By Elizabeth Voltman
Ubuntu is a South African term that the Oxford English Dictionary defines as a quality that includes the essential human virtues, especially compassion and humanity. On Wednesday, June 7, Ubuntu permeated Montclair High School’s auditorium when guest speaker Dr. Mark Mathabane visited our school.
Dr. Mathabane is the award-winning South African author of numerous articles and books, including “Kaffir Boy,” his compelling autobiography. This powerful text has been part of the ninth-grade English curriculum for about two decades. In the book, he fosters empathy as he invites readers to bear witness to his family’s dire struggle to survive the debilitating oppression of apartheid. We see how his remarkable mother, who was uneducated herself, put her life on the line to ensure her oldest son and his six siblings were educated. We learn how education, tennis, friends (both black and white), and hope were also critical to his survival.
Because of the intimate way Mathabane informs readers about South African history, it remains one of the most popular books among students at Montclair High School.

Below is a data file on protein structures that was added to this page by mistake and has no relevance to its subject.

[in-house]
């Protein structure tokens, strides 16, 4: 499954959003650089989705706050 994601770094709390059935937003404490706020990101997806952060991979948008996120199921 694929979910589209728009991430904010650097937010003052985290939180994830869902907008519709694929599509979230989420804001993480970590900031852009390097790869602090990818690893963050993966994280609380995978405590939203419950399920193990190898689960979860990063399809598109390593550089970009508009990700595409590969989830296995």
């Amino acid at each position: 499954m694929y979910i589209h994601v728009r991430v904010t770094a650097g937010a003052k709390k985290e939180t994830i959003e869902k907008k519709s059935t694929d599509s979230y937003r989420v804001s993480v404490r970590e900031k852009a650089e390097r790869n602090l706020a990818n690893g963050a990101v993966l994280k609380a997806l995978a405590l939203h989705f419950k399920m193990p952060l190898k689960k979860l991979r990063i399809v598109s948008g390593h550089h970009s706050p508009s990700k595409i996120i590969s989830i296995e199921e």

As I introduced Dr. Mathabane, I looked out with pride and anticipation at the sea of students, so attentive and excited to hear his words. I thought, what greater testament to the popularity of his book than to consider that this school event was offered to students and teachers on a voluntary basis. The 1,000 plus students who attended were there not because the administration mandated it, but because they wanted to be there! Dr. Mathabane’s overall message to students was, in his words, “Have the courage to be human, to find purposes in life consistent with fostering hope, peace, compassion, and love. Be grateful for and make good use of the countless opportunities you have, as they are ones that many of your peers around the world could only dream of.”
After Mathabane’s presentation, students and teachers gave a standing ovation. Visibly moved by the crowd’s electric response, he stepped back to the microphone and, with unbridled enthusiasm, promised the crowd that he would hold a premier of the movie adaptation of “Kaffir Boy” at the high school once the film is finished.
The auditorium went wild! Swept up by the contagious positivity, I thought of the quote by William Butler Yeats:
“Education is not the filling of a pail, but the lighting of a fire.” Dr. Mathabane’s talk certainly unleashed that passion in our school.
He remained afterward to sign books and take photos. No one was rushed. He took the time to look into the eyes of each student and faculty member and listen to the personal stories of how he’s touched their lives. I was grateful to tell him, in person, that he and his book “Kaffir Boy” inspired me to volunteer to teach in South Africa in 2011.